VM Mike Savas stands with Nepali villagers whom he helped. The camera drone he holds was used along with other equipment to document his efforts.

How Mike Savas has shown everyone from college kids to rock-and-roll roadies what it means to be a Volunteer Minister—and gotten them doing something about it.

A Volunteer Minister is a person who helps his fellow man,” wrote L. Ron Hubbard, Founder of the worldwide Volunteer Minister (VM) program.

That’s what has motivated Mike Savas from day one. Born into a family of VMs, Savas’ work began in 9/11, when he organized a team of fellow college students to receive VM training at ground zero and respond on-site.

He was 19 then. Today, Savas is a successful concert promoter and event producer who toured with Bon Jovi for six years.

In 2012, when Hurricane Sandy hit the New York and New Jersey area, Savas once again organized peers to respond—this time, guys from the music business. They started by rebuilding homes, distributing supplies and hauling away the debris and wreckage created by storm damage. One colleague told Savas, “I didn’t even know I could do that!”

Then, in April 2015, Savas heard the media report that a magnitude 7.8 earthquake had hit Nepal. “At that point, there wasn’t a question of what to do,” he says. “It was just a responsibility I had to take on. I had to go,” he says. After persuading a friend to join him, the two hopped on a plane. Upon arriving in Nepal, the pair started a “transparency through social media” fundraising campaign to ensure donors knew where their money was going. They posted pictures of everything from the cash withdrawal at the ATM to the food it translated into in the hands of grateful Nepali earthquake victims.

The campaign raised $55,000 in 12 days. It paid for 30 generators, 500 tarps for tents, 12,000 meal packs, medical supplies and a few toys for the children.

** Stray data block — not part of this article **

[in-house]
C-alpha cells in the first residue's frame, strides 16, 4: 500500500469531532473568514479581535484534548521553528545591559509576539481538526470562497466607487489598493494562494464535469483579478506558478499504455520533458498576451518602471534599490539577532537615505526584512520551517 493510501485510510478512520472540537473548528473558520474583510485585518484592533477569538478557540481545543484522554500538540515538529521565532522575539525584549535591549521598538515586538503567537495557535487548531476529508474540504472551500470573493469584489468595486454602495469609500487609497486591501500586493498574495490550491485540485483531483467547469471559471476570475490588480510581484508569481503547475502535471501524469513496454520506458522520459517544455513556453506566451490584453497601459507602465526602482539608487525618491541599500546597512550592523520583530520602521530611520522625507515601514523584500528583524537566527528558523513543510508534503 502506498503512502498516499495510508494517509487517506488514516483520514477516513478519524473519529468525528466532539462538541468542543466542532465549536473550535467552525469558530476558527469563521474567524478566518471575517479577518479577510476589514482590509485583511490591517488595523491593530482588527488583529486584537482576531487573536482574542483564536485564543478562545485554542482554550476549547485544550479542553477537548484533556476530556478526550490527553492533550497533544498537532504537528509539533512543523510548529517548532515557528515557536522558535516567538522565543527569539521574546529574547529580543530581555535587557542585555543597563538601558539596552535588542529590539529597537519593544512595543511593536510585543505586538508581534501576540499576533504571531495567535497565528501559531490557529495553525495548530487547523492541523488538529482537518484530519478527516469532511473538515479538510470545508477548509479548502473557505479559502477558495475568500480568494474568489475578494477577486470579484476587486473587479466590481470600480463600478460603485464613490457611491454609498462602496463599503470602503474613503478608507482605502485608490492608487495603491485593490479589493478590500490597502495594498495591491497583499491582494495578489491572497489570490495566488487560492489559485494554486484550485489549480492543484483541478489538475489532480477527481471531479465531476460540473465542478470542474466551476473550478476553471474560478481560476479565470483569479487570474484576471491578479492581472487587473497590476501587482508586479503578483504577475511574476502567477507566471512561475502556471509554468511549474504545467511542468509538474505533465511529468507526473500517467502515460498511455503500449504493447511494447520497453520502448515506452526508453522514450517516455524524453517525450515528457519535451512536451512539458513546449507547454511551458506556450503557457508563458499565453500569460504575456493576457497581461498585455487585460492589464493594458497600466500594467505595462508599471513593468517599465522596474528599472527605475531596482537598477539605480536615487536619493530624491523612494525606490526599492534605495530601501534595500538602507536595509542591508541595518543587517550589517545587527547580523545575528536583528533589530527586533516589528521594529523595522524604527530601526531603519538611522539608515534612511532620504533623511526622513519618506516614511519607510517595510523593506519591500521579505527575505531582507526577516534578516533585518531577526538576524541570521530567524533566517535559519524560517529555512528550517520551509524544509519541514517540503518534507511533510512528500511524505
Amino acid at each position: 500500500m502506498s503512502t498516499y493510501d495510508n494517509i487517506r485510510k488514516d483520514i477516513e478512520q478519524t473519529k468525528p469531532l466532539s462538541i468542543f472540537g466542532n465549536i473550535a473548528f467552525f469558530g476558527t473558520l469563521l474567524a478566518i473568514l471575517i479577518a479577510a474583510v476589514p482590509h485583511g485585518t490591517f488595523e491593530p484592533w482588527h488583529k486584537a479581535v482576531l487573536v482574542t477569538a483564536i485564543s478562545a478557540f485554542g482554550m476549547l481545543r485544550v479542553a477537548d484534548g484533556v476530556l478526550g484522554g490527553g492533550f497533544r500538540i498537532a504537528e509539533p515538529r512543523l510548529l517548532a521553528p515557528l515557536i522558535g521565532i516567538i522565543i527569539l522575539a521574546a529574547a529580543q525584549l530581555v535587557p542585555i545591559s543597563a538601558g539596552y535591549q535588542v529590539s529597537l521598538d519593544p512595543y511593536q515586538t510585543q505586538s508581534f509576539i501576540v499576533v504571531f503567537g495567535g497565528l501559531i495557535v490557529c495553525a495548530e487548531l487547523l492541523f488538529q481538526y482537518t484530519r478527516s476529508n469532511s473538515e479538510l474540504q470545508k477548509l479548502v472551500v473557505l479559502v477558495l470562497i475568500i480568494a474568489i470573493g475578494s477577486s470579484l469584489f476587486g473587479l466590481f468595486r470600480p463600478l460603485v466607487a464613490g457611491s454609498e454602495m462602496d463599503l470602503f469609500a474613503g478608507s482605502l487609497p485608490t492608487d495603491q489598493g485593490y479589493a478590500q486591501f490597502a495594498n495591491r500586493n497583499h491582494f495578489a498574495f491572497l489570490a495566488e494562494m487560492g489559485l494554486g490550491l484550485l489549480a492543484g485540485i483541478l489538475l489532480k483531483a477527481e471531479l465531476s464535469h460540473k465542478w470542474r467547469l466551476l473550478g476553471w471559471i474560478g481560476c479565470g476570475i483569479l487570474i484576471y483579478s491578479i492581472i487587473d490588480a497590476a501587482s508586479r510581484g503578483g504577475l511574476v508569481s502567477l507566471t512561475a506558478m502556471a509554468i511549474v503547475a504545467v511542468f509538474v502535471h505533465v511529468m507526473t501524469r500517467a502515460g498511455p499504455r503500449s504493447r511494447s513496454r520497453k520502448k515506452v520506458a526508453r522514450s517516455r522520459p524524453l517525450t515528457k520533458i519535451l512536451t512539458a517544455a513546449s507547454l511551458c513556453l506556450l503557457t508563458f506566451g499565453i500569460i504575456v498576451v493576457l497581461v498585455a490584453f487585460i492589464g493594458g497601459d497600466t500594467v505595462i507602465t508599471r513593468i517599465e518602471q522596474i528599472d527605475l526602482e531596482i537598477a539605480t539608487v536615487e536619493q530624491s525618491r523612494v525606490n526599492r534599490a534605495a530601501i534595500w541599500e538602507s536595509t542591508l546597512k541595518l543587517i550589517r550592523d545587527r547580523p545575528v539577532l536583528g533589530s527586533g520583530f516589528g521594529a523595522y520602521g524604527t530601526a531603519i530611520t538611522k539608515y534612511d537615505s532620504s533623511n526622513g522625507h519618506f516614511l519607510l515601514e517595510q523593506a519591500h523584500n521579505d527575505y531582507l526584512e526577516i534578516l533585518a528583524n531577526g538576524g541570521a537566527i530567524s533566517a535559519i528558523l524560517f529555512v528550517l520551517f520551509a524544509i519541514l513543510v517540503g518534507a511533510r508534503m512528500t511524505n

While the work was exhausting, Savas says the urgency and the passion to help was what kept him going.

“You’d hear ‘this village needs help, it’s a six hour drive.’ So we’d pack the truck and we’d drive there. We would stop and pass out food. Then we’d spend six hours driving back through the night, wake up two hours later and do it again,” he says.

The rewards come in sights like this: when Savas returned to the country one month ago, he saw those same generators he purchased and delivered being used to rebuild Nepal. “Being a Volunteer Minister means taking responsibility for humanity and being the foundation upon which help can be provided,” Savas says.

You Too Can Bring About Miracles with Assists

VM Pablo Valenzuela delivers a “body communication” assist to a paralyzed victim of a motorcycle accident.

Volunteer Minister Pablo Valenzuela and his team in Sonora, Mexico recently visited a young man left paralyzed after a motorcycle accident.

After delivering a number of assists—simple procedures that help an individual improve communication with his body—the young man could feel his legs for the first time in two months.

Pablo’s team then administered assists to members of the man’s family, who were exhausted from caring for him full-time. One relative said afterward she now felt better than she had in years.

Such mini miracles happen daily all over the world—heart rates dropping from a fatal 175 down to 55 beats per minute, fevers falling, individuals in times of crisis regaining the will to live, and the list goes on. To learn how to transform the lives of others with assists, take the free online course at


Volunteer Ministers are on call around the clock to respond to disasters of all types. Donations go toward volunteer travel expenses as well as basic resources for disaster victims, including food, water, tents and medical supplies.